The recent news that Dark Souls 2 will be more "accessible" and "direct" than previous games in the series has many veteran fans worried about the future of the beloved franchise. Let's take a moment to remember the ways that Dark Souls achieved success by laughing off many modern gaming conventions, and hope that From Software continues this wondrous tradition in the future.


Bonfires are cool. Unlike most modern games that pepper you with checkpoints around every corner, in Dark Souls you have to earn the safety that bonfires afford you. The onus is on you to seek them out, and some are very cleverly hidden behind false walls.

Gray And Brown = Grim And Serious

It stands to reason that mature games are for tough, gritty people. This means that the vast majority of the color spectrum cannot be present in any game that expects to be taken seriously. Why then, in Dark Souls, can a pretty clam with cute little green legs eat you alive and break all of your equipment in one bite? Why can you be annihilated by a gorgeous, giant butterfly boss if you're wearing kickass, scary knight armor? Because Dark Souls can be pretty and scary all at once, and that's actually awesome.

Co-op Is Paramount

Solaire is a neat guy. He gives you a White Sign Soapstone and offers you to enjoy some jolly cooperation with himself and any other random soul willing to help you out. Most games are more than happy to let you bro-op throughout the game with your bestest friends, but not Dark Souls. First, you have to be in human form, which requires you to sacrifice precious humanity. Next, you have to find a summon sign in the game world. Finally, you can be invaded by a potentially powerful player who can easily wreck your day and ruin your carefully planned session. It's beautifully brutal, and makes it clear that players who want a helping hand must be prepared for some bumps along the way.

Status Effects Are Temporary Inconveniences

Status effects have been a staple of RPGs since... well... forever. From lowly poison to critical bleed and temporary slowdown, just about everything that can go wrong with a character in Dark Souls is life-threatening. Then there's curse, which kills you instantly, cuts your maximum HP in half upon respawn and blocks your humanity meter until cured with an expensive purging stone or a dangerous expedition to New Londo. So yeah, curse sucks.

Multiplayer Needs Voice Chat

Before the game released, some gamers demanded that Dark Souls include voice chat for co-op. In the Prepare to Die Edition, those demands were finally answered... with Gough's carvings. Each saying only one or two words ("Hello!" "Thank You!" "Very Good!") in the breathy and deep voice of giant warrior Hawkeye Gough, the carvings prove that From Software has made denying consumer demands into a humorous art form.

Humor Cannot Be Subtle

A boar-head helm, sack helm, Deprived class, and an emote that is literally "Come at me, bro" are just a handful of the goofy, entirely missable jokes existing within a game. Unlike recent titles like Borderlands 2 and Saints Row 3, where humor is evident in every facet of the game, Dark Souls's oppressive world makes the light-hearted nuggets of comedy easy to appreciate without being overwhelming.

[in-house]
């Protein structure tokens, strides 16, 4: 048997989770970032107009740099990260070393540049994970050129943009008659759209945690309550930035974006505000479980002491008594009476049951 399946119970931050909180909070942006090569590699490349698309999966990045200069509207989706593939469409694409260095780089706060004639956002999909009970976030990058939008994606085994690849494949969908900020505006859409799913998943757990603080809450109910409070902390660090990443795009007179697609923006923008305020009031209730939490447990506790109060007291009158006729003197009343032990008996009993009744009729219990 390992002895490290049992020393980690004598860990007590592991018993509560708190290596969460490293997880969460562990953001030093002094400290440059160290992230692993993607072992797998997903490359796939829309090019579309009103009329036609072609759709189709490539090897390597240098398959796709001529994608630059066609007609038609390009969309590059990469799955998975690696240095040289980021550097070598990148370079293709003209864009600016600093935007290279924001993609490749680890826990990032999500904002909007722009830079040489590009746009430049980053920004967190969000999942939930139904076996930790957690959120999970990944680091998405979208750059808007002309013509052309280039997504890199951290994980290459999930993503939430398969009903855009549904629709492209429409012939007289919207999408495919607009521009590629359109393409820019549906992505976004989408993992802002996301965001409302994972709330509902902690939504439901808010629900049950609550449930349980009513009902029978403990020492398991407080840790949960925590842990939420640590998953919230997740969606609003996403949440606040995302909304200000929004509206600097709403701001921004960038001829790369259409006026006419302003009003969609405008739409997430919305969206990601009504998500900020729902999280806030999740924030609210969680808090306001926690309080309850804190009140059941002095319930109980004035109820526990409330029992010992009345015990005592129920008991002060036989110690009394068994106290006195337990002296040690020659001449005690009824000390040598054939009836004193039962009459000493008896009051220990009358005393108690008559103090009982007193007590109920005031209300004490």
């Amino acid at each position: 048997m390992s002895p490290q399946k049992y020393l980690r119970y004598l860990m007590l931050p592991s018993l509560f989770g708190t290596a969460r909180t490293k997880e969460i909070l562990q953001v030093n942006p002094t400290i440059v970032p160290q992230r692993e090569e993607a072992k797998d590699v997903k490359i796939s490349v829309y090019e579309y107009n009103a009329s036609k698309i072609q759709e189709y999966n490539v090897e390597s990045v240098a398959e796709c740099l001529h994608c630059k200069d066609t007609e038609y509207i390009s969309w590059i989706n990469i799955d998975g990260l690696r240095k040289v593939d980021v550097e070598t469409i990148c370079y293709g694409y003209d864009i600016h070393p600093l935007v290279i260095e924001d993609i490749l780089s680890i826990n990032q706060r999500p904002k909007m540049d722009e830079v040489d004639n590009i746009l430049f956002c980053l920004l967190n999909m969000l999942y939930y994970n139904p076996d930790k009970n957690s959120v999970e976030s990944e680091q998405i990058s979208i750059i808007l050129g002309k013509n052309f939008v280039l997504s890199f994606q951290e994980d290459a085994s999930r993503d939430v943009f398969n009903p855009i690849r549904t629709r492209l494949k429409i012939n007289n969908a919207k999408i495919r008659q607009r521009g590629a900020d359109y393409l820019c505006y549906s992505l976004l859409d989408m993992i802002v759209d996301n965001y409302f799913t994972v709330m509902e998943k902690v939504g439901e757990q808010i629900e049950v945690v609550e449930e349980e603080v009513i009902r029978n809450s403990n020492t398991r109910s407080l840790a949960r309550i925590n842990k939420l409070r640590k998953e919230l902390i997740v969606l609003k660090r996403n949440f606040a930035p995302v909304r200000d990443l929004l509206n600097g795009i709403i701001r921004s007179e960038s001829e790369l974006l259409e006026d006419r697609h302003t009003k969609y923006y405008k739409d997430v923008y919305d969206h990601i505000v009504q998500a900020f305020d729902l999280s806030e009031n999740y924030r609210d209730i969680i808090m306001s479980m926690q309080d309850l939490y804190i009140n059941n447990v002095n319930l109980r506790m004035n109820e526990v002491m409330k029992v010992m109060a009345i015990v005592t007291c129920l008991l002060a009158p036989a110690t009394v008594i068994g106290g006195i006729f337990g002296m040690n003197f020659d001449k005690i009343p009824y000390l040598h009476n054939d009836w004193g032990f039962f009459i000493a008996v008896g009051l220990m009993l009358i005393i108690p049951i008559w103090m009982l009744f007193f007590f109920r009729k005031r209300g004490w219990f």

Story Cannot Be Subtle

Everything in Dark Souls's lore goes against this idea. While most fantasy games jump at the chance to beat you over the head with exposition and lore, Dark Souls relegates most of the information on it's story and characters to item descriptions and optional dialogue. If you want it, it's there. If it doesn't interest you, you'll never be asked to bother with it.

Gamers Need Extensive Tutorials

As you exit your prison cell at the start of Dark Souls, you are immediately greeted by a series of developer messages informing you of the controls. Immediately after? Boss fight against a club-wielding, obese dragon. Forget four hour tutorials and constant explanations of every item you pick up (Zelda series, take note), Dark Souls gives you the basics you need to survive, then sends you on your way.

Decisions Don't Have Consequences

From the covenants you join to the items you use, NPCs you kill and powerful enemies you take a chance against, literally everything you do in Dark Souls has lasting consequences thanks to the game's constant autosaving. Join an evil covenant? Your former guide may bid you good day. Tell a man with eggs on his back that you aren't interesting in being a servant? "Be gone!" he says, blocking the bonfire behind him.

Women In Games Must Be Unnaturally Sexy

Quelaag. Her upper-body is typically attractive, but Dark Souls lampoons the sexy video game stereotype by... making her lower half a giant, lava-vomiting spider. Take that, sexism!

Hidden Content Is A Waste

We all know that development costs are getting higher and higher as games become more ambitious. Because of this, developers want to be certain that, if they put time and effort into programming something into their game, players will get to see it. The days of hidden levels in  games are over... but not in Dark Souls. Entire levels are hidden, requiring complex sequences and acquire bizarre items to access. Even the game's DLC makes you jump through some exciting hoops to reach the new content.

Cover-Based Shooting

Cover has become an integral part of any game with ranged combat, to the point where plenty of gamers are sick of nuzzling up to a chest-high pile of bricks for half of their playtime in any given modern shooter. You know what doesn't give a damn about cover? A freaking hydra. There are two of these optional bosses in Dark Souls, both of which bombard you with blasts of water at medium and long range. Hiding behind rocks won't save you thanks to the massive area of effect damage.